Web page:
Public hearing on SWEPCO power-line plan is Monday in Eureka
EUREKA SPRINGS -- On Monday, an administrative law judge from the Arkansas Public Service Commission will hear local residents' feedback on Southwestern Electric Power Co.'s proposed 345kV transmission line through western Carroll County.
Six alternate routes have been proposed for the enormous power line, crossing approximately 48 miles of Carroll County and ending at a proposed new power station on the Kings River near Berryville.
The hearing on Monday, to be held at the Best Western Inn of the Ozarks Convention Center at 207 W. Van Buren, will run from 9 a.m. to noon; from 1 to 4 p.m.; and from 6 to 9 p.m.,
If everyone who signs up to speak does not get a chance to be heard because of time constraints, the hearing will continue with the same schedule the following day, Tuesday, July 16, at the same location.
A similar structure for a public hearing in Rogers has been set for Wednesday, July 17, at the Embassy Suites Northwest Arkansas at 3303 Pinnacle Hills Parkway, with the same schedule: 9 a.m. to noon, 1 to 4 p.m. and 6 to 9 p.m., with an extension to the next day, Thursday, July 18, if necessary.
The hearing style is expected to offer residents a chance to make their opinions known, and those statements are expected to be recorded, transcribed, and put in the permanent record of public comments for the case before the APSC. Each speaker will likely be limited to three to five minutes to make their statements.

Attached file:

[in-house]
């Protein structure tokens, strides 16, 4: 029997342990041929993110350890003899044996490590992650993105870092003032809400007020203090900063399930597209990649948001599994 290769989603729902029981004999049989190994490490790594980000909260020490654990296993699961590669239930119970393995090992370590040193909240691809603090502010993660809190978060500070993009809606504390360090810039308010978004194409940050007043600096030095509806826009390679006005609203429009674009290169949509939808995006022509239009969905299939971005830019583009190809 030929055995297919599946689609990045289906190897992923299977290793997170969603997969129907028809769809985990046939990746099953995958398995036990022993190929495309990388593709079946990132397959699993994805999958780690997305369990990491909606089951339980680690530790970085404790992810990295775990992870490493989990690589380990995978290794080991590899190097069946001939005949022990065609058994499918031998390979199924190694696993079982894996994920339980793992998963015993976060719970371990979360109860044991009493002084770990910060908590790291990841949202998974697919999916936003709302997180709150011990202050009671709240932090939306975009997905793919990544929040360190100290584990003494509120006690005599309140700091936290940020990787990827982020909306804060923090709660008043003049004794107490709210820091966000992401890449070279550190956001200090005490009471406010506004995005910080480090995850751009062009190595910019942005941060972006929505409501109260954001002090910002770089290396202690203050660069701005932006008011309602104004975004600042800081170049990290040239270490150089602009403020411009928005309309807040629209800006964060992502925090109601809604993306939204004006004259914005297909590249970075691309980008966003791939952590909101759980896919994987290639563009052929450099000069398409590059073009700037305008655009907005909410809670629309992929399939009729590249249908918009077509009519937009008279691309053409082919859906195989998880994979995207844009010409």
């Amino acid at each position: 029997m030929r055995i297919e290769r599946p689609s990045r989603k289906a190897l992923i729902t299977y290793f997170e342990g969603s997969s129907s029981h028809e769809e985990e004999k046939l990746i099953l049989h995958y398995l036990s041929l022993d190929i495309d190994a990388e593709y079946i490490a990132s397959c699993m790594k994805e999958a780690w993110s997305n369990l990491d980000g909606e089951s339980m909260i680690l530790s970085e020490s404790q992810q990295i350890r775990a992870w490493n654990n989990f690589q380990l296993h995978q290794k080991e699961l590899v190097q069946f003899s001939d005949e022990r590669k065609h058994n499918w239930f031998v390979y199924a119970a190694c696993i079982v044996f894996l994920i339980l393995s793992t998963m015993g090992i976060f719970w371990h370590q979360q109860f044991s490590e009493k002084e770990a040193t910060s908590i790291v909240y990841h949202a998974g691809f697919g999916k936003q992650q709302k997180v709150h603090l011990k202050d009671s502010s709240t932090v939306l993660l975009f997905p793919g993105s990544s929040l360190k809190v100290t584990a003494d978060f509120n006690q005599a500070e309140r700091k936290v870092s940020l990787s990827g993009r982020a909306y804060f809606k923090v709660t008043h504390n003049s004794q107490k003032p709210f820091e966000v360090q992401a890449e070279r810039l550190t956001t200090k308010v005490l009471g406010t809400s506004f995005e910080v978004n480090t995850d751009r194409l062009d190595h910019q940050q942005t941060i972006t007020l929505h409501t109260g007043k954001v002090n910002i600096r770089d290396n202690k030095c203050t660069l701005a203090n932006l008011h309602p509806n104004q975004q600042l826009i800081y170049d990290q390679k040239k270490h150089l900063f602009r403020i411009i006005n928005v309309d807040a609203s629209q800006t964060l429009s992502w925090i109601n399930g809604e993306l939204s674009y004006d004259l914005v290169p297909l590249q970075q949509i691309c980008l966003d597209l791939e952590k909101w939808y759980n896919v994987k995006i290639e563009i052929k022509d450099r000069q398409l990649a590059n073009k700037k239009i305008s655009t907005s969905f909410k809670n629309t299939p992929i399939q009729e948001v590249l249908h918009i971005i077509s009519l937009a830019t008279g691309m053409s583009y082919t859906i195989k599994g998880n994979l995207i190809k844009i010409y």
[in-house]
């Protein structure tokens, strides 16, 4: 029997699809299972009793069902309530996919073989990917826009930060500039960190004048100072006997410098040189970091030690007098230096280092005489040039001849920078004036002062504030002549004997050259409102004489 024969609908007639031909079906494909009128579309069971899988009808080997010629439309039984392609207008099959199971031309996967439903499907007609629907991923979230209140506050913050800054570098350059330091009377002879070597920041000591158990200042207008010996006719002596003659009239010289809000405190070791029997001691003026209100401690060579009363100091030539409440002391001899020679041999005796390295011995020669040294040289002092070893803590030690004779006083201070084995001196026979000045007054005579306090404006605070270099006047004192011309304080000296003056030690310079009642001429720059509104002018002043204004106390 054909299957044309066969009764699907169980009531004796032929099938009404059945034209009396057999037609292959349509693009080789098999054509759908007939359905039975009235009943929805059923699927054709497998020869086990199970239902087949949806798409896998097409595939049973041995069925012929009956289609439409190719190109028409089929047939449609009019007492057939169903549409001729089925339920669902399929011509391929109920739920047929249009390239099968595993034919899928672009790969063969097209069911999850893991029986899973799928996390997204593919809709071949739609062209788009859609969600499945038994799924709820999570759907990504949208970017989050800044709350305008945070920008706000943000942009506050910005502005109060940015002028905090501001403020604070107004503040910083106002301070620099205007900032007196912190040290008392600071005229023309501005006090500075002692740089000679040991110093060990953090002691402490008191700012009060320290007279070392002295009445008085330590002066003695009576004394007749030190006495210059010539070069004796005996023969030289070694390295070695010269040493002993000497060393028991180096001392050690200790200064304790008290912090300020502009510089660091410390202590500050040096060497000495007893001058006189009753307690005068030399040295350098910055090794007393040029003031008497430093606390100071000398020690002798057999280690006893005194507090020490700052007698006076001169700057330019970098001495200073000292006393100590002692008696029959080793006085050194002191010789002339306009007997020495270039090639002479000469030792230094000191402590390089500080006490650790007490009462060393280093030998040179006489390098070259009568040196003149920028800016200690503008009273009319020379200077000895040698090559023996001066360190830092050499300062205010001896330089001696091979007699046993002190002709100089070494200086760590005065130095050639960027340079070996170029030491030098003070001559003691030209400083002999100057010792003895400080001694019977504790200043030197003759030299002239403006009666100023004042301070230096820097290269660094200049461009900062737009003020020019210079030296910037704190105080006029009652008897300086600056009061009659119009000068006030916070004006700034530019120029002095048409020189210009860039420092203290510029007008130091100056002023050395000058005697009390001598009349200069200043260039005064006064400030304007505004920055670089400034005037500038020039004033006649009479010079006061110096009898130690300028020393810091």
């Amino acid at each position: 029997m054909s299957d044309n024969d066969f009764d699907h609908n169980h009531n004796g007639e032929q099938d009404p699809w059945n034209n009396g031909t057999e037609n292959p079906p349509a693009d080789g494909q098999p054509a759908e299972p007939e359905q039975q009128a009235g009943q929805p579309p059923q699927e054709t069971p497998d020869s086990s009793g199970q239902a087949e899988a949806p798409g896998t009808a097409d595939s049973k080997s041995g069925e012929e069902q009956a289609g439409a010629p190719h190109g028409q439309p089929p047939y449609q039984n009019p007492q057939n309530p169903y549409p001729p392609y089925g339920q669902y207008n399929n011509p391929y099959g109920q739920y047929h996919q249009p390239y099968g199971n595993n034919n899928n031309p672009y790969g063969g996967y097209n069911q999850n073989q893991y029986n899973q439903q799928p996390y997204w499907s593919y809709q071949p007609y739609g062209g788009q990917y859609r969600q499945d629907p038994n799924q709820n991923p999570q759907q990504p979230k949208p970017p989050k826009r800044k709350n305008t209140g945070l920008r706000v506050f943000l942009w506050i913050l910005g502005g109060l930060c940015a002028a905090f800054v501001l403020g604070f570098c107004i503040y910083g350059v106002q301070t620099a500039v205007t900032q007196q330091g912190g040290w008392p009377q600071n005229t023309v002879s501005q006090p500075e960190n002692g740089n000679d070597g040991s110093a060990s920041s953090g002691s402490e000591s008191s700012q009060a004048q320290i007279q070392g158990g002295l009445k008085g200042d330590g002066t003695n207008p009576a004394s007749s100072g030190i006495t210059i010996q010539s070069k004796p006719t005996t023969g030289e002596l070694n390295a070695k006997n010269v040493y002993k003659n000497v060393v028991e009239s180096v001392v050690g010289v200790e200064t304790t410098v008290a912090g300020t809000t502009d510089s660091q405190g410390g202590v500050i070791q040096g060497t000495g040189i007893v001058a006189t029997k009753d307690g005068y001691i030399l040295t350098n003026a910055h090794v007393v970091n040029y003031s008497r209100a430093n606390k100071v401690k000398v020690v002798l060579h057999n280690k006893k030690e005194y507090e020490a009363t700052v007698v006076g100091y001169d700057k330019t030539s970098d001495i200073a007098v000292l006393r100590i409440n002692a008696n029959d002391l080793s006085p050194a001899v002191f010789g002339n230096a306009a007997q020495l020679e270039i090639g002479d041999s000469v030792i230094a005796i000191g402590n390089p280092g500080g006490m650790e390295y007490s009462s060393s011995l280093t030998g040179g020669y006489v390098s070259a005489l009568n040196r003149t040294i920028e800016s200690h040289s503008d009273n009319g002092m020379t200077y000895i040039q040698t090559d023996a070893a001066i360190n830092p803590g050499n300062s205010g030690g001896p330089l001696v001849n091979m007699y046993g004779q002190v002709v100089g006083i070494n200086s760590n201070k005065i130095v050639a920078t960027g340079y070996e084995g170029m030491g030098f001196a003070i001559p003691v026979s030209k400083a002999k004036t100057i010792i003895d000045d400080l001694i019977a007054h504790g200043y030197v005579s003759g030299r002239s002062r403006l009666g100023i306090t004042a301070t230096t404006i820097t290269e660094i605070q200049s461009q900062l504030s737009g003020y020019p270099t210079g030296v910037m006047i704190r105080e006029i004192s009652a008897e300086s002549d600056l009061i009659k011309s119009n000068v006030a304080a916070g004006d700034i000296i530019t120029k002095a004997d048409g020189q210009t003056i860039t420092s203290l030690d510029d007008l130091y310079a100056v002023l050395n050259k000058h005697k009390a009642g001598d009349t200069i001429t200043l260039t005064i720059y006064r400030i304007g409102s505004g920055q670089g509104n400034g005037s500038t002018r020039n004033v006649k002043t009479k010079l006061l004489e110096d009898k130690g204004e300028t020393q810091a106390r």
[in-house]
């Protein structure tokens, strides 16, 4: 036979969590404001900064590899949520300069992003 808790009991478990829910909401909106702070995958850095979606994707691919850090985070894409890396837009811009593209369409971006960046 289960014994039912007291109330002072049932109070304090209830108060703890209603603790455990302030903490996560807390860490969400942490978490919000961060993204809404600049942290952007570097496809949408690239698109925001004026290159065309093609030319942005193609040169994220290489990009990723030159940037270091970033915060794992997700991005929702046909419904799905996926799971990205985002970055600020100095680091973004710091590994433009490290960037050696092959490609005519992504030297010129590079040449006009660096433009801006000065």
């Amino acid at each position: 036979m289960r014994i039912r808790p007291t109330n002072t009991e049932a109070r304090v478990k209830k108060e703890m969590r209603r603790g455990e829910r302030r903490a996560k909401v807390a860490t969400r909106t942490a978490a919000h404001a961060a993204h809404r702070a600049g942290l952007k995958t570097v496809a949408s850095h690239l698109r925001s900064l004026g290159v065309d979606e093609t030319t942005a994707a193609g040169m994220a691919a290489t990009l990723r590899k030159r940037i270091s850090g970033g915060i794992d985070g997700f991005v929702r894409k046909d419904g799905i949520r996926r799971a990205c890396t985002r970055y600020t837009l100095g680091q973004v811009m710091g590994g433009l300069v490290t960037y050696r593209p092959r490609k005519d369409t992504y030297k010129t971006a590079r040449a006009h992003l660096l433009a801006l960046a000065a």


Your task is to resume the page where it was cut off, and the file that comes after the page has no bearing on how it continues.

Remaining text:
Those who speak will be speaking directly to APSC Administrative Law Judge Connie Griffin, who will listen and accept any supporting evidence presented by those who sign up to speak. She will then consider all the testimony and supporting evidence, and SWEPCO's testimonies and supporting evidence, and those submitted by intervenor groups such as Save The Ozarks.
Some time late this year or early next, Griffin is expected to recommend to the three-member APSC that they either approve or deny SWEPCO's proposal. The APSC will consider her recommendations but are not bound to abide by them, according to state law.
SWEPCO, for its part, is extending an olive branch of sorts by offering to hear opponents out at the hearing on a one-by-one basis.
"Representatives of SWEPCO shall be available at the hearing each day to meet with those who wish to make statements and to assist them in locating their property on SWEPCO maps," said a press release on the APSC website.
As of this week, 47 entities had been granted intervenor status. Just two of those intevenors are supporters of the project -- Southwest Power Pool and Arkansas Electric Cooperative Corp., SWEPCO's parent company -- but the overhwelming majority are opponents of SWEPCO's proposed transmission line.
Eureka Springs-based opposition group Save The Ozarks also has been granted intervenor status -- which means STO, like other approved intervenors, now has the right to appeal the APSC's decision on the project in court -- and is the only intervenor that is objecting to the entire project and arguing against the need for the project as well as the methods by which SWEPCO has operated thus far.
STO has much information on its website, www.SaveTneOzarks.org, including a summary of its arguments against the project and tips for opponents on how to better make their arguments when they speak at the hearing.
As of this week, the APSC had received upwards of 5,000 comments opposing the project.